During recent times, Sunderland have been deprived of the so-called ‘magic of the FA Cup’, and only twice in our last ten seasons had we progressed to the fourth round of the iconic tournament.
We were knocked out by Mansfield Town in consecutive seasons and before that, we came unstuck against Walsall and Gillingham.
Therefore, to say that the love of the competition had faded on Wearside was an understatement.
However, after a win over Shrewsbury Town in the previous round, the magic of the FA Cup was reignited, the prospect of a trip to Craven Cottage to visit high-flying Fulham was tantalising, and it lived up to the billing during an enthralling encounter.
This was the Sunderland that we’re used to seeing in the Championship: making their presence felt, playing high-intensity football and with our youthful core impressing once again.
It would’ve been easy for Tony Mowbray’s side to roll over after Ross Stewart departed with little over twenty minutes on the clock, but it didn’t happen.
We reverted to a ‘false nine’ approach, with Amad taking up the role of the main forward, and the interplay between himself and Patrick Roberts was clinical. With the former Fulham winger having arguably his most dangerous game for the club and Amad in a blistering run of form, Marco Silva’s team simply couldn’t handle them.
If there were any negatives, it would be the fact that we missed some good chances but it was to our credit that we racked up seventeen shots against a usually resilient home defence.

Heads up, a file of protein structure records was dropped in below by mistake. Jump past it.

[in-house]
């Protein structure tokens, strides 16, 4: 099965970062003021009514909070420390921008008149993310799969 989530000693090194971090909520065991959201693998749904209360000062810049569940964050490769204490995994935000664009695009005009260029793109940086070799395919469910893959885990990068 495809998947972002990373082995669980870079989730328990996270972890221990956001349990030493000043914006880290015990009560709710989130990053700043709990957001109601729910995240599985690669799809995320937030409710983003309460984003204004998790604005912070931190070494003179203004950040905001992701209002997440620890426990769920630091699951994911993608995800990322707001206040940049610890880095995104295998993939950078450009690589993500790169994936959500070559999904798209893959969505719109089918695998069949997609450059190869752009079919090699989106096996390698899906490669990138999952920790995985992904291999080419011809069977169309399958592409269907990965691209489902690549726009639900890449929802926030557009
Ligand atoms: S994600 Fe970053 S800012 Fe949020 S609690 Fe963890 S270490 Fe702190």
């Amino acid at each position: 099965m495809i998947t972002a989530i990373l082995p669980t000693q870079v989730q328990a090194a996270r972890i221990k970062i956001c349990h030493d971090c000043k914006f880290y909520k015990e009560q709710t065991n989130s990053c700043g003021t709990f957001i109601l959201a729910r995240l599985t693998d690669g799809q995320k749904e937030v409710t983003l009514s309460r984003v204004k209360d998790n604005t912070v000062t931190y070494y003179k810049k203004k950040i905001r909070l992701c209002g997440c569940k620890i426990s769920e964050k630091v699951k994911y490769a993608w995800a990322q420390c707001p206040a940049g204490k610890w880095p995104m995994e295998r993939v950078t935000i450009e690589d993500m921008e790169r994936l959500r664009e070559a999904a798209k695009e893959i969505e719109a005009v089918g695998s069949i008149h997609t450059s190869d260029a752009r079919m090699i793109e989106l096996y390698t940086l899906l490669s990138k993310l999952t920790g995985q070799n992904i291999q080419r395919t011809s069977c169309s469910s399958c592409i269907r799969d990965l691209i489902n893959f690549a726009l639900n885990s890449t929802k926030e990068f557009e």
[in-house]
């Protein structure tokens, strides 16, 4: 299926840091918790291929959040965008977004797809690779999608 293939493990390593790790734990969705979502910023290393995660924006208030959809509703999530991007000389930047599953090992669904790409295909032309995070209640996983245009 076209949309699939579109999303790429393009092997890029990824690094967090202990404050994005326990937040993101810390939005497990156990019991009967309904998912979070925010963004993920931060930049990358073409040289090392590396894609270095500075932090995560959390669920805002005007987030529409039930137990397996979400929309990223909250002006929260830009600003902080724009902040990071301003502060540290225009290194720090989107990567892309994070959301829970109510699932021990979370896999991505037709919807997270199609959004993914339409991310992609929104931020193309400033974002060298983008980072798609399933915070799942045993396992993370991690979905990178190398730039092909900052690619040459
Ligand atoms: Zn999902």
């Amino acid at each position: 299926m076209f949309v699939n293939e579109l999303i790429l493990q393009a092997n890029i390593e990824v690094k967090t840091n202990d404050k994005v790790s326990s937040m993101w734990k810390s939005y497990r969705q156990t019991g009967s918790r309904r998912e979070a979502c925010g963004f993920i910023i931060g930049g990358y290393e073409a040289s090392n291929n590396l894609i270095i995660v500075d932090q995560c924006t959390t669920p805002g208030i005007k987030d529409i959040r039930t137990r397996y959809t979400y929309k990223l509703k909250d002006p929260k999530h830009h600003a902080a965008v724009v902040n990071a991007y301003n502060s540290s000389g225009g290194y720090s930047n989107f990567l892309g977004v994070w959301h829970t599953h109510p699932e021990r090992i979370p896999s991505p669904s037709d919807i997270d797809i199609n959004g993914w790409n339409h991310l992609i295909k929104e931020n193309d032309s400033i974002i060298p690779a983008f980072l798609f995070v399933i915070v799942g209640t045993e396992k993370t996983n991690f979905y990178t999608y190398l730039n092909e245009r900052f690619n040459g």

Silva made seven changes to his starting eleven, but the second-half introductions of Aleksandar Mitrović, Willian, Bobby Decordova-Reid and Harrison Reed simply highlighted the quality of our performance.
This wasn’t a Fulham side who are struggling at the bottom of the Premier League, either.
Silva’s players are fighting for European football, which made this result all the more positive, and it was a day where everyone played their part.
Anthony Patterson had one of his best displays in a Sunderland shirt, and Dan Ballard and Danny Batth continued to develop their defensive partnership, with Dan Neil and Edouard Michut doing the same in the centre of the park.
Not long ago, we might’ve been just a tad off the pace without Corry Evans, but Neil has begun to fill that role impressively, and Michut’s adjustment to the English game is looking ever more impressive.
All in all, there was a huge sense of pride about this Sunderland display.
Our attacking brand of football is starting to capture people’s attention, and so it should, because this performance against one of the Premier League’s surprise packages was one that made Mackems across the world proud of their team.
After so many years without it, it seems that the magic of the FA Cup is still alive!